Gardening with Jill

Hi, and Welcome to gardening!


As the saying goes “A happy wife - a happy life.” The same should be said for gardens. Keeping your garden happy should be a top priority and one of the best ways to do this is to “Compost”.


COMPOST MAKING

The earthworm family has over 300 varieties, including compost worms. They are really important in our gardens life as they recycle nutrient which we in turn place in our gardens to improve the soils. Garden earthworms live on top and deep in the soil where they dig tunnels, aerating the soil, and this allows water to penetrate; their worm castings add nutrient to the garden.

The compost worm lives on the surface, devouring fresh rotting organic matter. They love fruit and vegetable scraps, newspaper, cardboard, grass clippings, hair, junk mail, leaves and flowers, sawdust, wood shavings, shredded twigs, bark, ash, coffee grounds and egg shells. Try to cut these items up in small pieces, as if they are big and chunky they take longer to break down and longer for the worms to chew through. No diseased plants should be used as the disease can remain in the compost mix. No meat or bone scrapes, nor oranges, lemons, onions or garlic scraps. If your soil is heavy, compost helps break it up.

There are many types of compost bins on the market or try making your own compost bin. The best place for your compost bin is a warm sheltered position. In summer it usually takes about six to eight weeks for the compost to break down. In winter it will take a bit longer, around twelve weeks.

Compost is broken down by bacteria which feeds on nitrogen. As the compost breaks down it becomes acidic. Adding a little amount of Lime or Dolomite helps to sweeten it up, also a little bit of cow manure helps the bacteria survive.

Compost should be kept moist, but not soggy. When placing dry ingredients in the bin, like newspapers, wet them first, although the fruit and veggies should keep the bin moist enough. If the layers are dry, dampen them as they are added. Compost gives off heat as it breaks down and this is a good sign that the bacteria are active.


An excerpt From Walt Whitman’s poem “This Compost”

Now I am terrified at the Earth, it is that calm and patient,

It grows such sweet things out of such corruptions,

It turns harmless and stainless on its axis, with such endless successions of diseased corpses,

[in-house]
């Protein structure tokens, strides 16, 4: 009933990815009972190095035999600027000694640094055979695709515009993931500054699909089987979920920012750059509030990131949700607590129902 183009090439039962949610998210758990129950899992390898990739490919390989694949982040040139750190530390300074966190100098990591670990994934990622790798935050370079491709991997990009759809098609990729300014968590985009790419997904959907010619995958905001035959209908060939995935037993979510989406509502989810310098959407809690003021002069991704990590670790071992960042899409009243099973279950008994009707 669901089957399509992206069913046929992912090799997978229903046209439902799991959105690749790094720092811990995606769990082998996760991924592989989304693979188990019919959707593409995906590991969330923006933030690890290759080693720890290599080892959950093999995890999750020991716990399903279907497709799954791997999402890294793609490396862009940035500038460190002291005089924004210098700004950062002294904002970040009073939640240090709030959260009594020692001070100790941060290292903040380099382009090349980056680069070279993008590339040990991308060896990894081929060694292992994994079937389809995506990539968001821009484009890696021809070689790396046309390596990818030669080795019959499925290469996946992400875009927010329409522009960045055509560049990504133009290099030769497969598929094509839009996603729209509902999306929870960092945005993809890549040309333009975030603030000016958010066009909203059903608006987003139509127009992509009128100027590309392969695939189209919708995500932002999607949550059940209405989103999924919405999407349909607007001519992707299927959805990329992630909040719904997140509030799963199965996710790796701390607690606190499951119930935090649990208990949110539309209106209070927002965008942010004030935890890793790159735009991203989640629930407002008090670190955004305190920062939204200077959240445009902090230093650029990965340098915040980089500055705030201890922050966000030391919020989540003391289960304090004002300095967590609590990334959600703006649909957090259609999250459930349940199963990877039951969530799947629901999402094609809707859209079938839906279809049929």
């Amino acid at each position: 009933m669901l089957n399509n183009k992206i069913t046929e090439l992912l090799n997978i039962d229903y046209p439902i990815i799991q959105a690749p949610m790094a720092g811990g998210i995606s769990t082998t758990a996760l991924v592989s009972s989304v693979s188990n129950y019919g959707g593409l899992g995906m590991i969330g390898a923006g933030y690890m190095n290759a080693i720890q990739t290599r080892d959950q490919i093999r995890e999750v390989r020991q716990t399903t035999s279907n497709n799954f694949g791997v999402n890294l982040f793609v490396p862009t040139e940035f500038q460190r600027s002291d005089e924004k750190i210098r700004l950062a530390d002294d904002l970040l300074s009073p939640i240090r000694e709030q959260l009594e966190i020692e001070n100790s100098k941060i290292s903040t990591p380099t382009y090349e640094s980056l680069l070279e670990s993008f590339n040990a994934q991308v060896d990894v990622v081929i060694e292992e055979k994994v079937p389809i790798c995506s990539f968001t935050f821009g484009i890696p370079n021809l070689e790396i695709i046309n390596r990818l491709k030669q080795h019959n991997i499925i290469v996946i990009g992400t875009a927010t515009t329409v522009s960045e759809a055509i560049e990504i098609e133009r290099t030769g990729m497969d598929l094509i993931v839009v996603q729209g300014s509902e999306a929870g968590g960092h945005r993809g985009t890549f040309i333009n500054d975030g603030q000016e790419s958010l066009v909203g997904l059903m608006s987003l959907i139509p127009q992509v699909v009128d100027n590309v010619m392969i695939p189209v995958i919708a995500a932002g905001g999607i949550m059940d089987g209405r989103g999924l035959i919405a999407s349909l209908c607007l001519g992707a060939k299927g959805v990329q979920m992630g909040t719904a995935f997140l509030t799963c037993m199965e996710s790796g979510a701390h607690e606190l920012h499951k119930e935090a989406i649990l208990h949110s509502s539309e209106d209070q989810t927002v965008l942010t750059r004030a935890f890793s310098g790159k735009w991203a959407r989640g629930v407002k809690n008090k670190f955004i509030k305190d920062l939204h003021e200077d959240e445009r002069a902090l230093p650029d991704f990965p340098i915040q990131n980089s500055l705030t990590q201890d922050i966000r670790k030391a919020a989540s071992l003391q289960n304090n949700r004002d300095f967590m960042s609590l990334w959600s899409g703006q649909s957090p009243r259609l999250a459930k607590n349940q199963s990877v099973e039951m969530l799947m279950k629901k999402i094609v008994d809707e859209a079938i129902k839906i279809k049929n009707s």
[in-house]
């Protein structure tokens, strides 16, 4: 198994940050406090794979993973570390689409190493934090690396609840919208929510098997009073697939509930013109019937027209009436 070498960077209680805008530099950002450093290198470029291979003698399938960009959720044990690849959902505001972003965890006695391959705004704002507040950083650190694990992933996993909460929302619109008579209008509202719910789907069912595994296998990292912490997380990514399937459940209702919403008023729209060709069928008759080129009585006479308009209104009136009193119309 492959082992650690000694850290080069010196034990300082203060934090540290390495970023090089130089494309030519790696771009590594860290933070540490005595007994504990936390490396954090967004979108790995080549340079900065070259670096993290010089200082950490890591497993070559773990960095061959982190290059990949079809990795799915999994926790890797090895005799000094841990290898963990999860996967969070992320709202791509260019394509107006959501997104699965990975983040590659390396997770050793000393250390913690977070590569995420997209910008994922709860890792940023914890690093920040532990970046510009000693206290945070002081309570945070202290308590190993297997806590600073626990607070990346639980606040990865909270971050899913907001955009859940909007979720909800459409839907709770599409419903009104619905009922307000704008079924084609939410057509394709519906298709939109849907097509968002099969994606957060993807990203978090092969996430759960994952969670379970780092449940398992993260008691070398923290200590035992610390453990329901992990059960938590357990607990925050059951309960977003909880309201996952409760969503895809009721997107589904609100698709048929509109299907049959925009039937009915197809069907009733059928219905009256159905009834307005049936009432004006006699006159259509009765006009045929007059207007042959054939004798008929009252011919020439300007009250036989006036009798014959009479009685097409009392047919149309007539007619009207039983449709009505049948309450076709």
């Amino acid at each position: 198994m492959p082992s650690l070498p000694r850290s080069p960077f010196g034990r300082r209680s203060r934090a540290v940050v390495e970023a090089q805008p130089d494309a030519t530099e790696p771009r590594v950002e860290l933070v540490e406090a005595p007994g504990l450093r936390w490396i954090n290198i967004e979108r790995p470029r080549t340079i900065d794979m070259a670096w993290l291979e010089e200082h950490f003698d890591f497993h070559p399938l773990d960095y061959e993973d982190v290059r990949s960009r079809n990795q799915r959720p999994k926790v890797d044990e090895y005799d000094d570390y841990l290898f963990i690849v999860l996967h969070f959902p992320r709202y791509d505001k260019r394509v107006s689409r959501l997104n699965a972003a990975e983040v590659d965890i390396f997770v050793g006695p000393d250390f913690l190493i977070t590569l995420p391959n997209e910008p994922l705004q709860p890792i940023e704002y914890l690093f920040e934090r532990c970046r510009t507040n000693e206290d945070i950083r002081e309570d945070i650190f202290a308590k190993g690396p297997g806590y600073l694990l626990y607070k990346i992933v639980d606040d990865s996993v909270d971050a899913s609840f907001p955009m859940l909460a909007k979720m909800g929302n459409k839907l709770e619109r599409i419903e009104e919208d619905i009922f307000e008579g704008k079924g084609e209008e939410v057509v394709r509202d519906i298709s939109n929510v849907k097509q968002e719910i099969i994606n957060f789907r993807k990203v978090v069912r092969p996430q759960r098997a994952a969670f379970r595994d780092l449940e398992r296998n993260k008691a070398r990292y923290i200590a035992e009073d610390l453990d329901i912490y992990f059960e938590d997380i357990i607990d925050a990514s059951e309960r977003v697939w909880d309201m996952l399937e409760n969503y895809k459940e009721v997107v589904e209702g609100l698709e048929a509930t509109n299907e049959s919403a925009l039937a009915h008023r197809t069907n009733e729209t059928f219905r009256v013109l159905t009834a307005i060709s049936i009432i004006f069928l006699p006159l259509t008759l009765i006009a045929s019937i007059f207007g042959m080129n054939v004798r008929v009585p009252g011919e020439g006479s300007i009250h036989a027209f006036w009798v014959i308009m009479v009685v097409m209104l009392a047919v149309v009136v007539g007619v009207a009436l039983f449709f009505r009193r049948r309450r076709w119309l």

It distills such exquisite winds out of such infused fetor,

It renews with such unwitting looks its prodigal, annual, sumptuous crops,

It gives such divine materials to men, and accepts such leavings from them at last.


CACTI

An attractive plant which grows well in shallow bowls, looking great on your balcony or in a rock garden which are usually dry areas. Also, good for windy areas.

When growing in a pot use a Cacti and Succulent Potting Mix. Small cacti should be repotted every year and the larger more mature plants every two to three years, best in Spring. When repotting, fold a piece of paper into a band and encircle the plant; this will stop you from getting nasty cacti spines in your fingers. Have sticky tape on hand as this helps remove the spines.

Cacti do not grow all year round. Their growing season is usually September to April. As the new growth appears this is when they need watering – at least two to three times a week. Let the soil dry out between watering. In Winter when they are dormant only water every two weeks. Overwatering causes root loss and the rotting of the cacti.

A low nitrogen fertilizer is best, as they are not heavy feeders. A rose fertilizer, about a teaspoon to a 125mm pot, in early Spring will be sufficient and just scratch it in lightly. You can use a liquid fertilizer and there are Cacti and Succulent ones available or a half strength of Nitrosol with liquid blood and bone would be beneficial.


CACTI PESTS

The scourge of Bribie Island rears it’s ugly head in the form of Mealy Bug - The Enemy of Cacti. So arm yourself with a small brush dipped in methylated spirits for small amounts of mealy bug or purchase one of the spray products on the market.


COMPANION PLANTING

All gardeners love to grow their own produce, and it really does taste much nicer. Here is a list of good and bad companions that you can plant around your vegetables.


GOOD COMPANION

Beans Cucumber Lettuce Peas Parsley Silverbeet

Carrots Peas Sage Chives Onions Leeks Lettuce

Celery Tomatoes Dill

Cucumber Beans Celery Nasturtiums Sweetcorn

Lettuce Beetroot Carrots Onions Marigolds Strawberries

Pumpkin Sweetcorn

Silverbeet Beetroot Onions Leeks

Sweetcorn Broad beans Tomatoes

Zucchini Nasturtiums


BAD COMPANION

Beans Garlic Onions Fennel

Mint Parsley

Peas Onions Shallots Garlic

Potatoes Pumpkin

Tomatoes Fennel Dill Strawberries Potatoes

Hopefully, Hughie sends us down some more rain.



Now, off to the Compost Bin and Happy Gardening!

Jill





Recent Posts

See All

With the publishing of this Issue, we celebrate Mother’s Day. The whole team at the LOCAL wishes every kind of mum a very happy Mother’s Day. Our Front Cover is a local mum who some of you will know.

The Price of Freedom is Eternal Vigilance. Cranky Lizard is and has been an observer of the human condition for several years. For a Lizard, it has been, at times, a frightening experience. Lizards do

By Staff Writer Sheree Hoddinett How much have you thought about the future? While it’s not everybody’s favourite topic - what happens with everything when I’m no longer here - it pays to have things